That may not have constituted a question for the Speaker. Perhaps it instead qualified as a “Special Order,” speeches House members make on the floor at the end of the day on various and sundry topics.
The children fidgeted. Played with their hair. Sucked thumbs. Some wailed for their mommy. But the questions continued.
What’s harder, being Speaker of the House or a mother? How did the Speaker get her job (Pelosi responded there were “two versions of this story.”)? As a Baltimore native, did she prefer the Baltimore Orioles or her current hometown team, the San Francisco Giants? And then this stumper from a boy named Carlos.
“How do people earn the money?” Carlos queried.
It’s unclear if Carlos was asking about executives collecting bonuses at AIG.
The question that drew the most howls came from the sixth-grade son of Lisa Lyons Wright, press secretary for Rep. Roscoe Bartlett (R-MD).
“My name is J.C. Wright,” he announced confidently. “Why did you join them and not us? By ‘them’ I mean the Democrats. And by ‘us,’ I mean the Republicans.”
The room exploded in laughter.
Standing just a few steps behind me, Pelosi spokesman Drew Hammill asked your Fair and Balanced FOX News reporter if that was my son.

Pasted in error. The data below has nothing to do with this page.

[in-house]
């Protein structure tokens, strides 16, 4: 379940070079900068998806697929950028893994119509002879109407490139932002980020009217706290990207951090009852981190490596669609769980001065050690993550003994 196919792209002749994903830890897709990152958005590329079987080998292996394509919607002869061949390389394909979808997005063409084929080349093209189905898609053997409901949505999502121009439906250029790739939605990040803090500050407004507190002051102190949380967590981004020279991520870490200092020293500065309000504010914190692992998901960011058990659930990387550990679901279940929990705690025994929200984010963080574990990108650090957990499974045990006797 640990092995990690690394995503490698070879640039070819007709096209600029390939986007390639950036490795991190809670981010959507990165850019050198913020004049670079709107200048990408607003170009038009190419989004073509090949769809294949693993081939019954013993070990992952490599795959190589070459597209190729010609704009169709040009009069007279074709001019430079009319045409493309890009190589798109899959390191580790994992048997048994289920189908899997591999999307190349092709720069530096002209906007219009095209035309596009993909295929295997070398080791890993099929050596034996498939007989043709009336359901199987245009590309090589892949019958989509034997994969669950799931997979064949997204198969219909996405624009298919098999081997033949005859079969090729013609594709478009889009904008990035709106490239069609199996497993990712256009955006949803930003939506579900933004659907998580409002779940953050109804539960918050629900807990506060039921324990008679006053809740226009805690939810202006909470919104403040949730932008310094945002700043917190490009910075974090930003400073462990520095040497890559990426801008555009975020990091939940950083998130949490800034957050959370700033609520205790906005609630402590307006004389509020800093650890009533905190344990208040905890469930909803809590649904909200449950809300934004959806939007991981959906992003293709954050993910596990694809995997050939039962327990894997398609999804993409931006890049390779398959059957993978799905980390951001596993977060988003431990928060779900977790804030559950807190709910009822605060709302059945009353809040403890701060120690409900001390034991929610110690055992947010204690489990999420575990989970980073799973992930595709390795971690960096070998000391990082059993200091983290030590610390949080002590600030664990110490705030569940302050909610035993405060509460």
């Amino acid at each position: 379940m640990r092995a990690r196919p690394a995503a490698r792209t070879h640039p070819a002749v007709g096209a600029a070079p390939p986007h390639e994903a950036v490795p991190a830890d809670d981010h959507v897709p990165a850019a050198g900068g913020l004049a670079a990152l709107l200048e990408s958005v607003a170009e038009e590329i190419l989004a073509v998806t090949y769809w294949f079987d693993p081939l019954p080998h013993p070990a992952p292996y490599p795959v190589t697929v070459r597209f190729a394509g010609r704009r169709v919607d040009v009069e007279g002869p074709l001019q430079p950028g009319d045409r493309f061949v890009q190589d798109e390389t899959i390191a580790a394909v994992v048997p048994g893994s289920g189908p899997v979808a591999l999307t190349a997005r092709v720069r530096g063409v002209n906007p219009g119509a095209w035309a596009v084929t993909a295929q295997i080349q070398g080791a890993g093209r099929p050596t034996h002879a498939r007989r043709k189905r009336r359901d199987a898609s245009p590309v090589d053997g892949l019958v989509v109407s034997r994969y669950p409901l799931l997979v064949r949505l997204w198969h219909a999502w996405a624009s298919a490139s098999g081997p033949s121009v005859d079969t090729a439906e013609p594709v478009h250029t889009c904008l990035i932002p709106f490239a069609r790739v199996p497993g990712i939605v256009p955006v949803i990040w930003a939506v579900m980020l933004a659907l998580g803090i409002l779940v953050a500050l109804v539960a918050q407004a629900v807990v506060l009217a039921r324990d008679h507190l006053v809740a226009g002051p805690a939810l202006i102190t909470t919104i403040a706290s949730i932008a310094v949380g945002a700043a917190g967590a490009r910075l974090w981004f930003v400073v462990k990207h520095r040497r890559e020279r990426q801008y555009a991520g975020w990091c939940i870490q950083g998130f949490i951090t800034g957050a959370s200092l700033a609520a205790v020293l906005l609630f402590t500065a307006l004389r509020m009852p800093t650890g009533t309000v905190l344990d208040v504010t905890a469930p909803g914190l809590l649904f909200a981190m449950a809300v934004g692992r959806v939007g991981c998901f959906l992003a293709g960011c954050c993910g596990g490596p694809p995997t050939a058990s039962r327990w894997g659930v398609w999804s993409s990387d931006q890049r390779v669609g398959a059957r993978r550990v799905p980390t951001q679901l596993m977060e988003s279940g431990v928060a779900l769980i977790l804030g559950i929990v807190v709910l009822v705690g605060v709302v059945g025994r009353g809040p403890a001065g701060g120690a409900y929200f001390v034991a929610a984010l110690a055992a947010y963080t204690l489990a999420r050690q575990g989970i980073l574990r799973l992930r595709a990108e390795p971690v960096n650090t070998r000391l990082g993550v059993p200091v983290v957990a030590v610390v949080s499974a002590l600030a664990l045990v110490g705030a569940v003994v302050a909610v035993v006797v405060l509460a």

“That’s an interesting characterization. What news organization are you associated with?” Pelosi responded.
Citing her political lineage of a father who served in Congress and was mayor of Baltimore, the Speaker indicated was “born in the Democratic party.” But she
told J.C. she was “delighted” that he associates himself with a political party. And in what must have shocked John Boehner, the Democratic Speaker added that “it is important for us to have a strong Republican party.”
The “advanced interrogation methods” continued for 20 minutes. But a moment that tested the limits of the “Cute-o-meter” came when three-year-old Charlie Wooters (son to Pelosi aide Stacy Kerr) offered this non-sequitur.
“Why do you have chocolate, because you have flags?” Charlie asked of Madam Speaker.
Certainly Charlie’s interrogatory ranks up there with some of the great metaphysical questions of our time. Kind of like Pink Floyd’s “How can you have any pudding if you don’t eat your meat?” on Another Brick in the Wall.
Like an observant reporter, Charlie was merely noting the phalanx of American flags situated behind the Speaker and a tray of chocolate “coins” resting near her feet. Gold tinfoil encased the chocolates, each embossed with Speaker’s seal on the side.
Still, Pelosi fielded Charlie’s inquiry in stride.
“Chocolate and flags, what could be more natural?” said the Speaker.
But Pelosi’s been around kids for more than 40 years. She knew this was code for something else.
“I think Charlie is hinting that it is time to give out the candy,” she added.
In this case, no “advanced interrogation method” was necessary. Charlie simply used a direct and time-honored ploy to coax a mother and a grandmother to hand out the goodies to the children she adores.
- Chad Pergram covers Congress for FOX News. He’s won an Edward R. Murrow Award and the Joan Barone Award for his reporting on Capitol Hill.